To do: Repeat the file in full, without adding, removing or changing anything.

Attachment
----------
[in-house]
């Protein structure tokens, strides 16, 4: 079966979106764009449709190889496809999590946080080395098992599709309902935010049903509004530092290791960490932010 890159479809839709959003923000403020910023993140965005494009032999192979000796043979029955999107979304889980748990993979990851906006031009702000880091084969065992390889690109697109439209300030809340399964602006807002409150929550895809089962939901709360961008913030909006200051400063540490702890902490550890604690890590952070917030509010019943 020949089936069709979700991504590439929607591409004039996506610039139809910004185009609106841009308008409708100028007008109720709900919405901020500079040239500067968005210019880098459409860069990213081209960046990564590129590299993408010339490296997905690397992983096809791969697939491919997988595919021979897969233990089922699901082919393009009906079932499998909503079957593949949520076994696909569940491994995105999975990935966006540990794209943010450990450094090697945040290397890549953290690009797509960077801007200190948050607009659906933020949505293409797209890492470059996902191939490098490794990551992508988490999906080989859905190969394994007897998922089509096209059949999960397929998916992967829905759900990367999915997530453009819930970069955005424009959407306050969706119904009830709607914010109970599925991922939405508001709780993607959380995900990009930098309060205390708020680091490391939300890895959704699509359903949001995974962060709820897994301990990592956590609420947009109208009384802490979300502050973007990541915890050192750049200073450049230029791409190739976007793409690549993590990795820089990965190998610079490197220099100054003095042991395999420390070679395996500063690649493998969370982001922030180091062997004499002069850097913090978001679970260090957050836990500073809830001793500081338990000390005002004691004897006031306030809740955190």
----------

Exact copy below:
[in-house]
């Protein structure tokens, strides 16, 4: 079966979106764009449709190889496809999590946080080395098992599709309902935010049903509004530092290791960490932010 890159479809839709959003923000403020910023993140965005494009032999192979000796043979029955999107979304889980748990993979990851906006031009702000880091084969065992390889690109697109439209300030809340399964602006807002409150929550895809089962939901709360961008913030909006200051400063540490702890902490550890604690890590952070917030509010019943 020949089936069709979700991504590439929607591409004039996506610039139809910004185009609106841009308008409708100028007008109720709900919405901020500079040239500067968005210019880098459409860069990213081209960046990564590129590299993408010339490296997905690397992983096809791969697939491919997988595919021979897969233990089922699901082919393009009906079932499998909503079957593949949520076994696909569940491994995105999975990935966006540990794209943010450990450094090697945040290397890549953290690009797509960077801007200190948050607009659906933020949505293409797209890492470059996902191939490098490794990551992508988490999906080989859905190969394994007897998922089509096209059949999960397929998916992967829905759900990367999915997530453009819930970069955005424009959407306050969706119904009830709607914010109970599925991922939405508001709780993607959380995900990009930098309060205390708020680091490391939300890895959704699509359903949001995974962060709820897994301990990592956590609420947009109208009384802490979300502050973007990541915890050192750049200073450049230029791409190739976007793409690549993590990795820089990965190998610079490197220099100054003095042991395999420390070679395996500063690649493998969370982001922030180091062997004499002069850097913090978001679970260090957050836990500073809830001793500081338990000390005002004691004897006031306030809740955190």